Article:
State Senator Morris Hood III and Genesee County Commissioner Brenda Clack said it’s imperative that people register to vote and go to the polls on Tuesday, Nov. 6
Black Caucus Talks Strategy, Voter Turnout Ahead of Midterm Elections
By Alex LaGrone, Staff Writer
The Michigan Democratic Party Black Caucus (MDPBC) held a Meet and Greet breakfast at Walli’s Family Restaurant in Burton on Saturday, Sept. 22 to discuss the upcoming Midterm elections. State Senator Morris Hood III from Detroit provided party members an overview of Gretchen Whitmer’s platform and her candidacy for Michigan governor.
“The main strategy is to get folks out to vote. This is the most important election ever,” Senator Hood said.
He outlined Whitmer’s main platform, which he said includes roads, health care, education, and insurance.
Genesee County Commissioner Brenda Clack said it is imperative that the party’s message reaches the public and that they are encouraged to go to the polls and support democratic candidates.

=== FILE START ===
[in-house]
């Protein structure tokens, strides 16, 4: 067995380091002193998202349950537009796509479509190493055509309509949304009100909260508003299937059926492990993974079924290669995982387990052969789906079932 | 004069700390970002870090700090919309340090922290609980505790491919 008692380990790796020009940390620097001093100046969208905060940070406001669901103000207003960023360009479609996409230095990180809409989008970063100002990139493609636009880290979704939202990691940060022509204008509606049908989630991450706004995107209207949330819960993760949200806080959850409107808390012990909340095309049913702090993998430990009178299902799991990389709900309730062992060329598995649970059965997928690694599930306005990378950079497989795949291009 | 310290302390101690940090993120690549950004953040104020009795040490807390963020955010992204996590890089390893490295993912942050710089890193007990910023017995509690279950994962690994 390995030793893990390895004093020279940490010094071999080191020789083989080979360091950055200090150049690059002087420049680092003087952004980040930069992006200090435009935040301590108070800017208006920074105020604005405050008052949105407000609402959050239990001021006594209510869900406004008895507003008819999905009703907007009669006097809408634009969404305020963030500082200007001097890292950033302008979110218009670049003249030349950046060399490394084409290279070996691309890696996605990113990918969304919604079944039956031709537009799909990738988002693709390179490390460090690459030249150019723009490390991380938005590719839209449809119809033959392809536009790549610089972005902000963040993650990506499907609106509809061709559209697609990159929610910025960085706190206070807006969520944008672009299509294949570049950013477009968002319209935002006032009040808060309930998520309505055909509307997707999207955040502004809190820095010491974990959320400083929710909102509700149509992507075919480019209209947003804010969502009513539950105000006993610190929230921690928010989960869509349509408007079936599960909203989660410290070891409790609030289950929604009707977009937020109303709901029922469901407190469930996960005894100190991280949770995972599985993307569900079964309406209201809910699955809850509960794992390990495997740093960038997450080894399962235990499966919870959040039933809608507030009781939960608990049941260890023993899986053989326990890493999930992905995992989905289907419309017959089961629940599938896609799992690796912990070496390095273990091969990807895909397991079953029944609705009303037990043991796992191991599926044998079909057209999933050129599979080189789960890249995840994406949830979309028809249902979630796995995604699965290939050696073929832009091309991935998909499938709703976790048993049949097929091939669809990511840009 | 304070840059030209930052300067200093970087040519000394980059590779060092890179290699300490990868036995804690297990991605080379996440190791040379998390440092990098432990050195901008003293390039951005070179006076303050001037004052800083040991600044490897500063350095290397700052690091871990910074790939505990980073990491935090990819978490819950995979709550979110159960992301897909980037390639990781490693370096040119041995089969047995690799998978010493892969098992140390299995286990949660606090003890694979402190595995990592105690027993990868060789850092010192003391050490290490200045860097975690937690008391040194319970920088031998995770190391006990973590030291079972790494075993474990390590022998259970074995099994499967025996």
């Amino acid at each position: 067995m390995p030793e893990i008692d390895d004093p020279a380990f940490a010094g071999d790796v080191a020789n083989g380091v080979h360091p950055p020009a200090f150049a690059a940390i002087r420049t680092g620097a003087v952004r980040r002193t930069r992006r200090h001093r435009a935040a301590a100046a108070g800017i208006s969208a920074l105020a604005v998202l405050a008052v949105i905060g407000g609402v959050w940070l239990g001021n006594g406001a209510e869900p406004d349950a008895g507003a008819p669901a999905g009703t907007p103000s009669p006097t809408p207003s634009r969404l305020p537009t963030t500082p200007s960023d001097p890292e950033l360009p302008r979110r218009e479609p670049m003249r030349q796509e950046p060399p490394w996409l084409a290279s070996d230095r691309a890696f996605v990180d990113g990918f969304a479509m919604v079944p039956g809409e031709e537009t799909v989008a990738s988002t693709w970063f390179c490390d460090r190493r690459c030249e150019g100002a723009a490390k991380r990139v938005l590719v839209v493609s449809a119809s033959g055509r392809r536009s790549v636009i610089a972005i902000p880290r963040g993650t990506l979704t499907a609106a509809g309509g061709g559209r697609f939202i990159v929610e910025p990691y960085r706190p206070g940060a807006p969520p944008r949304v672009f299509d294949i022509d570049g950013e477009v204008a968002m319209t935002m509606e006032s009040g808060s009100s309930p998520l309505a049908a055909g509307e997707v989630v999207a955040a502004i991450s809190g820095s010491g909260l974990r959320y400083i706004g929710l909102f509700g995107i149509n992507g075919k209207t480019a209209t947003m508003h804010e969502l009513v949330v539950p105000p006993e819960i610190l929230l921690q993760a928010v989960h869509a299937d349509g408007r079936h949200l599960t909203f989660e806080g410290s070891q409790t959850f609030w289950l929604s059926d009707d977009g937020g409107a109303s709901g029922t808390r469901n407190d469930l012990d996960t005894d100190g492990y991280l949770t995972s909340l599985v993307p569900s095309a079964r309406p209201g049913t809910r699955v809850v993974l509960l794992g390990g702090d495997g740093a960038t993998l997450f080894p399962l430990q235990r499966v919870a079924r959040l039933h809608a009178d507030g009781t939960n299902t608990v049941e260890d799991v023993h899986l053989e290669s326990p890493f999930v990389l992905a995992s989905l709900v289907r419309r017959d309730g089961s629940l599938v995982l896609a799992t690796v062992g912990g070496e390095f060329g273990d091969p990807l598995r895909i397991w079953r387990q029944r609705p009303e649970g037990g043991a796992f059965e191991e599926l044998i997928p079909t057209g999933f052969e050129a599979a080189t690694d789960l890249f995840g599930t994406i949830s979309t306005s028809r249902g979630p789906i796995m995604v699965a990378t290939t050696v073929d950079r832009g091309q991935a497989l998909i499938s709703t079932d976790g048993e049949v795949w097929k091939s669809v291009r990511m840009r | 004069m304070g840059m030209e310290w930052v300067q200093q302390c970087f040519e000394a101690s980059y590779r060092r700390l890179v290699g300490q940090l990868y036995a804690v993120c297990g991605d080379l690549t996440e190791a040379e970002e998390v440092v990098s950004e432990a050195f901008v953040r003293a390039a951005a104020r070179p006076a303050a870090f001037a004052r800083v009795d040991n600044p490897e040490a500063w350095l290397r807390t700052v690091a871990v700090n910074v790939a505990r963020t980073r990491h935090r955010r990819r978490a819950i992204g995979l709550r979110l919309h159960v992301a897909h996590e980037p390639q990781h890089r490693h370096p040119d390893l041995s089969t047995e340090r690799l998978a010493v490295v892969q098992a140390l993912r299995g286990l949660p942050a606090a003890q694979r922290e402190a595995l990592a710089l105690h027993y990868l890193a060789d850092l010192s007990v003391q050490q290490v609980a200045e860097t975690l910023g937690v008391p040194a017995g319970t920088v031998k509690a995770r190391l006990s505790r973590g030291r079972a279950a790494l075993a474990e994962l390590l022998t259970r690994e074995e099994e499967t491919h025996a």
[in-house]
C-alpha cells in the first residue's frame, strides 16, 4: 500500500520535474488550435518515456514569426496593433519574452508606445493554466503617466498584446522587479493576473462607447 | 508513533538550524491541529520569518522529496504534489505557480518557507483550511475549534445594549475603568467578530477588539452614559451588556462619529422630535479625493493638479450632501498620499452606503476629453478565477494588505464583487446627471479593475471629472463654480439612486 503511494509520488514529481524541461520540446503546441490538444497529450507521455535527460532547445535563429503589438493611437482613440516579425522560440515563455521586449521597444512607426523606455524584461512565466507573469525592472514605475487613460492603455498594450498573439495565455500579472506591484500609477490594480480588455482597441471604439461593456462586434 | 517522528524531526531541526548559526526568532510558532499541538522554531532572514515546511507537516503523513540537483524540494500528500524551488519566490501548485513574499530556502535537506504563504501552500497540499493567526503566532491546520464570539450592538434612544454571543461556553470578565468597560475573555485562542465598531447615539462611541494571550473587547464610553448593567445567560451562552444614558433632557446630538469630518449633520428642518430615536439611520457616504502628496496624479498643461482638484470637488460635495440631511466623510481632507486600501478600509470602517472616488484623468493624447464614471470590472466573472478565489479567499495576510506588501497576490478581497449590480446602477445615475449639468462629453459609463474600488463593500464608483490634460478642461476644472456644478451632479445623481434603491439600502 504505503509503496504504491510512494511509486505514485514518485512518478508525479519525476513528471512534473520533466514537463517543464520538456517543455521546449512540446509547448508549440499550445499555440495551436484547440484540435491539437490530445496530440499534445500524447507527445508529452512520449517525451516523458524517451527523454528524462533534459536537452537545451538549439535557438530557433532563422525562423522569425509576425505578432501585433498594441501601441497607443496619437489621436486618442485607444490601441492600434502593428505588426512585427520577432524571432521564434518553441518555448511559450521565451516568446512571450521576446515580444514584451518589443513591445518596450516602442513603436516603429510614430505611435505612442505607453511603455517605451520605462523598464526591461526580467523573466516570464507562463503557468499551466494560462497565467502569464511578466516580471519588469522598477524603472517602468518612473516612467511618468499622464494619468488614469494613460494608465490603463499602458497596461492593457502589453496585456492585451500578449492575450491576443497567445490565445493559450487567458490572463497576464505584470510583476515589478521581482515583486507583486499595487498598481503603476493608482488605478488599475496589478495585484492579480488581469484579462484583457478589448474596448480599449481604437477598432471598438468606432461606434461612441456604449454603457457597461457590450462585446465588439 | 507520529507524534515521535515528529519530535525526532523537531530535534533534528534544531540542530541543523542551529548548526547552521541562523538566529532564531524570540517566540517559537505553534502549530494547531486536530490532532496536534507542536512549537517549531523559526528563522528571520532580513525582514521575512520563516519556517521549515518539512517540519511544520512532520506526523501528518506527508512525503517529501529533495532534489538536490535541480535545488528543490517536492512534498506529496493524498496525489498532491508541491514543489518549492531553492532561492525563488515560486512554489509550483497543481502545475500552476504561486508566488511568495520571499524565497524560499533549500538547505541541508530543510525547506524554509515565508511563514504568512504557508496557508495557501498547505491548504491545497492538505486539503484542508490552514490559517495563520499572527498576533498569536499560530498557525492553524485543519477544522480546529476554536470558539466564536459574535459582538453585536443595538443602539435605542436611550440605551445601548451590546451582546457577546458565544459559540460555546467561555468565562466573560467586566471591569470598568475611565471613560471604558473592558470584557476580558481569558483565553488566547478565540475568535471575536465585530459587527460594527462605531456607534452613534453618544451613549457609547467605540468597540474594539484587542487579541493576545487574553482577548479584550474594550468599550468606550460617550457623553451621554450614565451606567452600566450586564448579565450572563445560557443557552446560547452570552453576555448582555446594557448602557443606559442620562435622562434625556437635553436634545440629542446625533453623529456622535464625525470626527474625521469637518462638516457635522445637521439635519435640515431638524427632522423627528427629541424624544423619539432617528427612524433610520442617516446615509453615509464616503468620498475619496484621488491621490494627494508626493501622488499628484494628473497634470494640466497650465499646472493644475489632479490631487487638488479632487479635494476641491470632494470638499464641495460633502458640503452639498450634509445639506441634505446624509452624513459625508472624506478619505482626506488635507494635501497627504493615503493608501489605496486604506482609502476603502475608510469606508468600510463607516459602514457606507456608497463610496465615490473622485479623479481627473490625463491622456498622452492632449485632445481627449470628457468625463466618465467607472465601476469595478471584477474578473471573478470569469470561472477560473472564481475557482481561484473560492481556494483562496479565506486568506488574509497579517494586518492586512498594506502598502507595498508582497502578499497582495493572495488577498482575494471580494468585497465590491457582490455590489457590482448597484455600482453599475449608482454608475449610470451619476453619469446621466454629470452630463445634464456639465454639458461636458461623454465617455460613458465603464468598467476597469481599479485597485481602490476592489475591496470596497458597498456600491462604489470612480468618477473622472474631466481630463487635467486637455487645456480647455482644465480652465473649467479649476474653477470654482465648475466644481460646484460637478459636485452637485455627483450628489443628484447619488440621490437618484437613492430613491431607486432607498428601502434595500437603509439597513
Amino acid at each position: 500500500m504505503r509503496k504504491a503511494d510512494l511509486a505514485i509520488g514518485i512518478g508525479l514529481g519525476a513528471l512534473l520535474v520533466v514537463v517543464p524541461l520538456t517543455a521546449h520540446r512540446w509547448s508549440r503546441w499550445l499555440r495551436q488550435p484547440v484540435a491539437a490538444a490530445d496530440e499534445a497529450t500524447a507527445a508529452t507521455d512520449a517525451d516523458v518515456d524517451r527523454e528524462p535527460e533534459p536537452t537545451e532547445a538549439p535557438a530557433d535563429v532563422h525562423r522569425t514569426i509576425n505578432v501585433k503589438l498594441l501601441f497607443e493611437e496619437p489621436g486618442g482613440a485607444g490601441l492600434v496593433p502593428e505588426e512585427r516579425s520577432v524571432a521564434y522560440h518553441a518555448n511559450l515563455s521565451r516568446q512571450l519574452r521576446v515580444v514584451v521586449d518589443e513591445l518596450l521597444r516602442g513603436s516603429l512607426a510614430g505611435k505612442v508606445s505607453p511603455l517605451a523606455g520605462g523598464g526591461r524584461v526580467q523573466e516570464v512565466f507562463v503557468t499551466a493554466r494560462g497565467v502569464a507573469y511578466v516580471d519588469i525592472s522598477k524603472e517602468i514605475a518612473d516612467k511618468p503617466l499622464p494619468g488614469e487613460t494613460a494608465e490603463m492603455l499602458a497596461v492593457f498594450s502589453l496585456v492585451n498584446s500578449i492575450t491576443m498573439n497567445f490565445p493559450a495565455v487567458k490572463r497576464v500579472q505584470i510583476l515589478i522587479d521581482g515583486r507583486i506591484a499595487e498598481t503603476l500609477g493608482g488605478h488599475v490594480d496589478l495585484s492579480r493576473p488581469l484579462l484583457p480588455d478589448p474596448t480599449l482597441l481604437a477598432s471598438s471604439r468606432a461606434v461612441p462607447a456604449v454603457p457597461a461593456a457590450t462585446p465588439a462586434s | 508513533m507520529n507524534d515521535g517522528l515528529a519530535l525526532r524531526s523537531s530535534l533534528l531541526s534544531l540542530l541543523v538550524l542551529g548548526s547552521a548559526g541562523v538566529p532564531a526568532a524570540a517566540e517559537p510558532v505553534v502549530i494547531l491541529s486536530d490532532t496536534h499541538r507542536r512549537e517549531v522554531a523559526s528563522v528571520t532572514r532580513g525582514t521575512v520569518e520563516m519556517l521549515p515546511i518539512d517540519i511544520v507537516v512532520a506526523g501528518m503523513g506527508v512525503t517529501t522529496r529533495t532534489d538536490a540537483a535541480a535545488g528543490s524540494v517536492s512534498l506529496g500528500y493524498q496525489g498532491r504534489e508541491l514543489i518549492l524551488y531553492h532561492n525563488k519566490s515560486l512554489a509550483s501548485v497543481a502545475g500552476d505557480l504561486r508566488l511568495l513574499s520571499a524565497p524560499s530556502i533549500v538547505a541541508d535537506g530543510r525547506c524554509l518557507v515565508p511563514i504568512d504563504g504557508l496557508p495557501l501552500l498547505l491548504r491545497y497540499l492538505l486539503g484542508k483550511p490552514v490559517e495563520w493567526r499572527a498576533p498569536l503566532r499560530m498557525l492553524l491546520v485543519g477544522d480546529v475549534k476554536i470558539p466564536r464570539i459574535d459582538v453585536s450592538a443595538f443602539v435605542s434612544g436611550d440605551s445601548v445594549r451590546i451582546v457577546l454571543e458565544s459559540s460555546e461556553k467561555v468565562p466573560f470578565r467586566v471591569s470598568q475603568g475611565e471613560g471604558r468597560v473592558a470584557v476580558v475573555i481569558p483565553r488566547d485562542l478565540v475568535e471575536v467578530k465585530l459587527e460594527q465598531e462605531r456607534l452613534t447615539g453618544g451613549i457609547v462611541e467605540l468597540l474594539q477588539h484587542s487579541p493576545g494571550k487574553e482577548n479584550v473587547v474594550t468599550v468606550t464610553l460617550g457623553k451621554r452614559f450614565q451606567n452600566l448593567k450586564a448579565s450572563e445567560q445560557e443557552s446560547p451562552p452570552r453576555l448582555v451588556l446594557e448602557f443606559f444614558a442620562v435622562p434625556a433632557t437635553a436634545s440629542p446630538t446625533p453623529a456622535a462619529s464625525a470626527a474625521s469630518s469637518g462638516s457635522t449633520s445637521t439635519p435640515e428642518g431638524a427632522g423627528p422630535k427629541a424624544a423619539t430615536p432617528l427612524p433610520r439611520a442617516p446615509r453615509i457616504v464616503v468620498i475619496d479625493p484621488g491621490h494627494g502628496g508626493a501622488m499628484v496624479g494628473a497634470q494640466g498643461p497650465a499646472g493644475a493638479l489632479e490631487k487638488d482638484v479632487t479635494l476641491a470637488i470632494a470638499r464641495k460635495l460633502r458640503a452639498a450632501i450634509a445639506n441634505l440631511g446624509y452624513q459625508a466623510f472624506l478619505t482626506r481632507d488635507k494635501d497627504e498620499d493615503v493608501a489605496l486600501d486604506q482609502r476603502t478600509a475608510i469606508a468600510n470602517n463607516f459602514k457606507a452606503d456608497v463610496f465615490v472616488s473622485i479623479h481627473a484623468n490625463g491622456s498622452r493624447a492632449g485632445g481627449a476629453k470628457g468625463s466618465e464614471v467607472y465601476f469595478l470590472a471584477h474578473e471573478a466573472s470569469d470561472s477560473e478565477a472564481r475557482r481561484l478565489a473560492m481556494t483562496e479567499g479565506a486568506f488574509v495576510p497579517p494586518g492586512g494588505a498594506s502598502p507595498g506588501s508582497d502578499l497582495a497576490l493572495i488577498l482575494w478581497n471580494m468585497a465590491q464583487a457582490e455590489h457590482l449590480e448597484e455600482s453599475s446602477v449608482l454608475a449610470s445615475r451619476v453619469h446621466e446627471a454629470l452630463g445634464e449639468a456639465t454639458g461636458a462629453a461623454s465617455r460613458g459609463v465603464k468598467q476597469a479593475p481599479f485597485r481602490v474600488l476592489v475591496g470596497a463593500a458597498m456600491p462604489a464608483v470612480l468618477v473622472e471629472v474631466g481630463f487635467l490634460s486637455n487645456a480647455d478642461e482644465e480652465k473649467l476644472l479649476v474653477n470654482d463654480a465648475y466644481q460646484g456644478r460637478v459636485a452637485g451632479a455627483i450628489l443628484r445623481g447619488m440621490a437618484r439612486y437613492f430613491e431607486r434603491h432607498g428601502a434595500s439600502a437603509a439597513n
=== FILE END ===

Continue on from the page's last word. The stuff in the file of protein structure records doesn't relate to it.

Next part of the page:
“We need to get out to Dollar stores, grocery stores, party stores, everywhere and let people know this is very important,” said Commissioner Clack. “We need everyone to get involved and make their voice count. “We’re about winning, and we also need to support our candidates,” Commissioner Clack said.
The MDPBC also discussed the impact that the ban on Michigan straight-ticket voting could have on the elections. The U.S. Supreme Court recently denied a request to preserve straight-party voting in Michigan. Prior to the ban, voters would have the option to check a box to choose all candidates from a single party.
Keith Williams, chair of the MDPBC and a former Wayne County commissioner, reiterated the need to reach out to the young voters.
“No one is talking to the young folks. We got to do a better job to get them out to vote,” said Williams.
A significant number of Americans will skip the 2018 elections according to a poll from Suffolk University and USA Today. The poll surveyed Americans who aren’t registered to vote or who are registered but say they’re unlikely to cast a ballot. In the 2018 midterms, which will elect US Senators, members of the House of Representatives, Governors and other statewide officials, non-voters could top 150 million and by some estimates may reach 160 million, according to the poll.